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Istanbul’s street food culture reflects the city’s soul

Centuries of various culinary traditions combine to create Istanbul’s unique street food scene where there is something for everyone
To attract customers, Istanbul’s street food vendors put a smile above culture, cuisine and everything else (MEE/Suraj Sharma)

ISTANBUL, Turkey – As Ahmet Dilen scoops stuffed mussels out of their shells, sprinkles a dash of lemon juice on them and hands them out to patrons gathered around his cart while the sun sets on this ancient city, he is not only providing a treat to his customers but also nourishing the very soul and essence of this megapolis.

Ahmed and his family, visiting from Kuwait, try Midye Dolma (stuffed mussels) for the first time on the shores of the Bosphorus (MEE/Suraj Sharma)

Any mention of Turkish cuisine is likely to bring to mind the kebab or the doner kebab in particular. Quite rightly too, since it has become one of Turkey’s greatest cultural exports. A doner shop can be found in almost every neighbourhood in the country as well as most places across the globe.

Yet it is Istanbul’s lesser-known street food that wins the hearts, minds and stomachs of both residents and visitors alike. The sheer variety harks back to a past where multicultural coexistence was the norm, and when the first bridge of friendship was often a culinary one. Istanbul’s street food has always played a dual role: it plays a vital part in sustaining the city’s less well-off inhabitants, while also injecting variety and vibrancy into the city itself.  

The bouquet of distinctive scents of potatoes baking, meat being grilled, toffee coming to a boil, and a whole host of other smells serve to remind Istanbul dwellers and visitors to this city of its rich culinary heritage, while also tempting people into indulging on that extra snack.

The aroma of various foodstuff being prepared as the day draws to a close often creates a harmonious compliment to the city's sights.

Throughout history, people from all over the Ottoman empire flocked to the former imperial capital Istanbul, either in search of shelter or fortune. It was the flavours of home that provided many of them with both comfort and the chance to earn an income.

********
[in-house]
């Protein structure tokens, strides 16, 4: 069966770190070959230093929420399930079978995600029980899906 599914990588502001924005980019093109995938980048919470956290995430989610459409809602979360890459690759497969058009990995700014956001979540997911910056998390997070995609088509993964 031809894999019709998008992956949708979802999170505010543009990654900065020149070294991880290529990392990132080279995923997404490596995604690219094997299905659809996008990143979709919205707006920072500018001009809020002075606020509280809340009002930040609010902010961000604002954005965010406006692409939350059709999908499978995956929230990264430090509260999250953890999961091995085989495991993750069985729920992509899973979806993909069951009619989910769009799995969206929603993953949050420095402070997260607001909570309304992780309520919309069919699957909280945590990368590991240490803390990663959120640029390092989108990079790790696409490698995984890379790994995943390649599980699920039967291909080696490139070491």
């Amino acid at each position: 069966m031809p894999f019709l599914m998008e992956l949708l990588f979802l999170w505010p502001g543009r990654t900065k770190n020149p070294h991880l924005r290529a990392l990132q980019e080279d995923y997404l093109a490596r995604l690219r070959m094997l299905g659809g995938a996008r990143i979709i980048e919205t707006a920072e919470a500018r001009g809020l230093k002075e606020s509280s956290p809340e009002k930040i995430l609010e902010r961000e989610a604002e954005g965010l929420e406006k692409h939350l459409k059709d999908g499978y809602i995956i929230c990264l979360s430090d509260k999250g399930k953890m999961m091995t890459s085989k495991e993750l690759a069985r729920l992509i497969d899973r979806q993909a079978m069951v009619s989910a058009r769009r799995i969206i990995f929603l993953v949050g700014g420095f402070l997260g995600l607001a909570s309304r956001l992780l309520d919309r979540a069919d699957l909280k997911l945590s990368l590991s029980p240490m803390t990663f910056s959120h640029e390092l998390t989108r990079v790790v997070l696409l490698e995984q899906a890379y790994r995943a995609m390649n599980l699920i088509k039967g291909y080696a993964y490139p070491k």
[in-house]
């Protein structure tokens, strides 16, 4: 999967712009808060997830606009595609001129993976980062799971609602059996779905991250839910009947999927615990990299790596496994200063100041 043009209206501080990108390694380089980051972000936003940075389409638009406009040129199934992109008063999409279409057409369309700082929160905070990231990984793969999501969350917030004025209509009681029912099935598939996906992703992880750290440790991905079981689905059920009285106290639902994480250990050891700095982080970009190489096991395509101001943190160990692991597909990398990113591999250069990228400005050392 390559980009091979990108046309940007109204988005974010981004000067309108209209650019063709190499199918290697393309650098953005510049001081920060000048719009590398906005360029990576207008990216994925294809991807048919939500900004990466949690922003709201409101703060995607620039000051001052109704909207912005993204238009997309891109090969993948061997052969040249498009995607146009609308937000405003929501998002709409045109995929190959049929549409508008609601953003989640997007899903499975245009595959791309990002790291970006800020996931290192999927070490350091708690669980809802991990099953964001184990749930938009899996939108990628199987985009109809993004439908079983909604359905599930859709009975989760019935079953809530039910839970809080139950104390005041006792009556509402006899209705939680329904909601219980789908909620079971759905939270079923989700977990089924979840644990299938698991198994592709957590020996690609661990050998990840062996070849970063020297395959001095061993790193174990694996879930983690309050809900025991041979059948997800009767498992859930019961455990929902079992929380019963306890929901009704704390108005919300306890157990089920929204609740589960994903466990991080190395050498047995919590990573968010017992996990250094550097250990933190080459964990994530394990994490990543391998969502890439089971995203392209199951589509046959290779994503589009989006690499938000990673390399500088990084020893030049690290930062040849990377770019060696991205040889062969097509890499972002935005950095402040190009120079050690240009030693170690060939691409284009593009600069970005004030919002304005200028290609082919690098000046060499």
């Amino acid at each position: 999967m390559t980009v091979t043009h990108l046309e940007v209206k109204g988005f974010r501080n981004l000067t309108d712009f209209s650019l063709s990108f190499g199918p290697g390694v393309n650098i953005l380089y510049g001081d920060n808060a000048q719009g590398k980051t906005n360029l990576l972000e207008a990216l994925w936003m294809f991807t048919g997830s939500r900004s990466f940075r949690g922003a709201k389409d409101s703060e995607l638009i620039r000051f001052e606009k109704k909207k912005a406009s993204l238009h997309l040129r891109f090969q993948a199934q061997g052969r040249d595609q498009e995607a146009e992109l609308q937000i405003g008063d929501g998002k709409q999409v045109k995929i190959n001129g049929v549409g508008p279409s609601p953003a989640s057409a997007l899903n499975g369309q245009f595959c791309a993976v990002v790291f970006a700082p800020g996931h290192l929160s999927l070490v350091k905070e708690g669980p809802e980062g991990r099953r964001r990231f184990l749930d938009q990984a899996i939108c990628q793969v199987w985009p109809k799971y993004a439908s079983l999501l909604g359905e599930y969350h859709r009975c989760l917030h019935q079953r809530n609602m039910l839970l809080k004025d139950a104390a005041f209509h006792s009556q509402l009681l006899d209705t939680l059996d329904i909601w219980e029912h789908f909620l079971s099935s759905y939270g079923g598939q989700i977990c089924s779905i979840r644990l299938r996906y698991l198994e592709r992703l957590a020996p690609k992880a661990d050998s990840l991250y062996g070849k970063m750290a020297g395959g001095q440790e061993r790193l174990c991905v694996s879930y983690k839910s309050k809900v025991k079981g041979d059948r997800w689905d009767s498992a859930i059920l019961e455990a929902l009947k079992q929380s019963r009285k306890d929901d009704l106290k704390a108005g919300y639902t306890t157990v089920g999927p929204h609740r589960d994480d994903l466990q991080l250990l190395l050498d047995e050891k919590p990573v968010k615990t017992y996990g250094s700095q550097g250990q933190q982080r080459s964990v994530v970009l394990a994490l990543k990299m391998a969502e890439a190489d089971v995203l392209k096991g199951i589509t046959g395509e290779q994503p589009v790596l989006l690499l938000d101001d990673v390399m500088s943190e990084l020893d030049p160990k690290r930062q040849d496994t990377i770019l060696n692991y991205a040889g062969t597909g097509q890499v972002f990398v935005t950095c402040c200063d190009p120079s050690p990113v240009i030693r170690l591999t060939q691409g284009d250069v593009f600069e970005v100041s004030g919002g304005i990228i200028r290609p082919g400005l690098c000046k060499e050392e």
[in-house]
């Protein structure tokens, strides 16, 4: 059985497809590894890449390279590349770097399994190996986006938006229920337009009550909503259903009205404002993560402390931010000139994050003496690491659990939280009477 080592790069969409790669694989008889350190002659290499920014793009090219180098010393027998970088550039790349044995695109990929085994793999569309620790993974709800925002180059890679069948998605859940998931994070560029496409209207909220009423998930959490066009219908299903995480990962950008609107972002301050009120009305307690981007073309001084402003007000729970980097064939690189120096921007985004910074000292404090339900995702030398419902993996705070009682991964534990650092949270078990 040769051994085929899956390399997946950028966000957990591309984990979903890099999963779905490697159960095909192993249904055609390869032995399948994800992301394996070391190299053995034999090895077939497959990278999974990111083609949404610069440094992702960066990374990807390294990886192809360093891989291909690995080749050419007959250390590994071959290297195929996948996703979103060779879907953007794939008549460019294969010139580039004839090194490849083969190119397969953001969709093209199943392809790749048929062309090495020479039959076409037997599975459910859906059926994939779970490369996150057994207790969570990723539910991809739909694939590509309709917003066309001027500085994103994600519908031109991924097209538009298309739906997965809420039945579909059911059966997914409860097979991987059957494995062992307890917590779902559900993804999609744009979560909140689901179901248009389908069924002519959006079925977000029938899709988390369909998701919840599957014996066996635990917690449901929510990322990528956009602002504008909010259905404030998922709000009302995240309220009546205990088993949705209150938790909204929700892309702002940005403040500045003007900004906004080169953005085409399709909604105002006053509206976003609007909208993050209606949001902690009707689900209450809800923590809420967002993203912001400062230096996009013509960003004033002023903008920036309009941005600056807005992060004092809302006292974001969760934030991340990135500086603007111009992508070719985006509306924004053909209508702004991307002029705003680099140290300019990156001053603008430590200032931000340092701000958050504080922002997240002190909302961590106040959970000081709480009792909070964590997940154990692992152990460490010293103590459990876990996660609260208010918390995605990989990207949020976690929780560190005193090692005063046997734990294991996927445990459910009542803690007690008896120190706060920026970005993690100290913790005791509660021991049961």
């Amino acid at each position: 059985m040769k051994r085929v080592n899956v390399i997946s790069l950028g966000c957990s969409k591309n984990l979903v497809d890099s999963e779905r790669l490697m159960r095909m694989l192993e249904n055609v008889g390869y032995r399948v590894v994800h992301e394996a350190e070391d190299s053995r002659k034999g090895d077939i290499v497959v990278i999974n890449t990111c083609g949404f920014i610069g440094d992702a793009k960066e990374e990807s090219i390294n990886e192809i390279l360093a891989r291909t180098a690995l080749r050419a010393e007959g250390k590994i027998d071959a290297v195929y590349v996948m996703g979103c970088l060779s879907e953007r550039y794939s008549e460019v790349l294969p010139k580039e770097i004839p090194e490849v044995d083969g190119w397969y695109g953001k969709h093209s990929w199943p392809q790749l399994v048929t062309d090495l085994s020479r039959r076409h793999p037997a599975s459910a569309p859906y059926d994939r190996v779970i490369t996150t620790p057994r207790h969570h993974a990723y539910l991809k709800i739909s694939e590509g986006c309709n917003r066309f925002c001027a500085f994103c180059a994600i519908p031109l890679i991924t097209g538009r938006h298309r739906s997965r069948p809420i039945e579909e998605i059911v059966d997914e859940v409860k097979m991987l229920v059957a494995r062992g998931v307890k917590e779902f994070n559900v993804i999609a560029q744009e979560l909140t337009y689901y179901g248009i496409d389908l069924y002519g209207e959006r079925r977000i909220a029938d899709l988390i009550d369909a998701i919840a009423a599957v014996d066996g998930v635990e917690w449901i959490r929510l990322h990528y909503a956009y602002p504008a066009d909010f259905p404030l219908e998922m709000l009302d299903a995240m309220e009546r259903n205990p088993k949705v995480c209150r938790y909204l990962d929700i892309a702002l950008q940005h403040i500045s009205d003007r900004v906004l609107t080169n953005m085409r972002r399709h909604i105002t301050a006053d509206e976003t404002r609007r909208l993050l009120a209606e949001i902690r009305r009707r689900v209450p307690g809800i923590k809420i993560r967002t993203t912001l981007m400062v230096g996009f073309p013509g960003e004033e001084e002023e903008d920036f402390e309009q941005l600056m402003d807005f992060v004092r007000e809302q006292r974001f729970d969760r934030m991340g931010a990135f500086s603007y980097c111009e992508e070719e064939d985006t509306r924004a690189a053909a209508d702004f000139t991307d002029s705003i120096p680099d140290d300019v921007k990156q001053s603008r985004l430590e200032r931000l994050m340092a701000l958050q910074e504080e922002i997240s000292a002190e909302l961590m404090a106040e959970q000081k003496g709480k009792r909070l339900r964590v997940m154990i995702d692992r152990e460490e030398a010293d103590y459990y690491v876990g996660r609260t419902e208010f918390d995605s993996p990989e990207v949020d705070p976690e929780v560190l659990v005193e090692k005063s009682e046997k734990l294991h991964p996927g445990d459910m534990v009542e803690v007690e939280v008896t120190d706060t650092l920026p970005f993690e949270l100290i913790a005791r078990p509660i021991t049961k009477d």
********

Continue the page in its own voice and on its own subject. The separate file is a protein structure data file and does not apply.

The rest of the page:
A dressed up street vendor tends to his display of Macun (soft Turkish toffee) in Istanbul’s Besiktas neighbourhood (MEE/Suraj Sharma)

Istanbul’s street food scene draws from all ethnicities and religions whether it be the stuffed mussels (midye dolma) from the Armenians; grilled sheep intestines (kokorec) from the Greeks; baked potato stuffed with various fillings (kumpir) from the Balkans; deep fried dough in syrup (lokma) from the Middle East; or the vibrantly coloured soft toffee paste (macun) from central Anatolia to name but a few.

Sweet lokma, a traditional Middle Eastern dessert, awaits those with a sweet tooth in Istanbul’s Ortakoy neighbourhood (MEE/Suraj Sharma)

Even to this day, stories from some of the street food vendors mirror those of their colleagues from centuries ago. Dilen, the stuffed mussel vendor, is a Kurd from Mardin. Around 90 percent of all stuffed mussel vendors in Istanbul are Kurds from the landlocked southern province of Mardin, which borders Iraq and Syria.

They fled the region's fighting in the 1990s and sought to continue their lives in Istanbul. The preparation and sale of stuffed mussels provides work for entire families and allows them to earn a living.

Midye dolma is a specialty of Armenians from the port city of Izmir. In the 1970s a Kurd from Mardin worked alongside an Armenian and learned the recipe. When we had to move westward and were forced to leave our lives and livelihoods behind, the recipe was passed out amongst us and now you see it is mostly us Mardin Kurds selling midye dolma,” says Dilen.

“My mother and sisters prepare the midye dolma at home during the day and I come here to sell it in the evenings,” he adds.

The midye dolma has also always been a staple of the Greek and Armenian meyhane (taverna) scene.

“Delicious! What a great combination of mild spices and tanginess,” says Ahmed, 25, a visitor from Kuwait, who tries midye dolma for the first time.

Ahmed, previously unaware of Istanbul’s street food culture, is delighting in the flavours and aromas of the city as he takes in the sights and sounds. Although he has not yet summoned up the courage to try the grilled sheep intestines.

“I have seen those things on horizontal spits but haven’t tried it since I couldn’t figure out what it is. I have tried the kumpir (baked potato with stuffing) though and it is also great,” he says.

Kokorec and kumpir

While kokorec (a sandwich of grilled sheep intestines with chopped tomato, thyme and red pepper flakes) might not appeal to the squeamish at first, those who try it inevitably become avowed fans of the dish. The origins of kokorec are Greek and it is still prepared on major religious holidays in Greece. In Istanbul though, it is prepared all year round and is a very popular street food.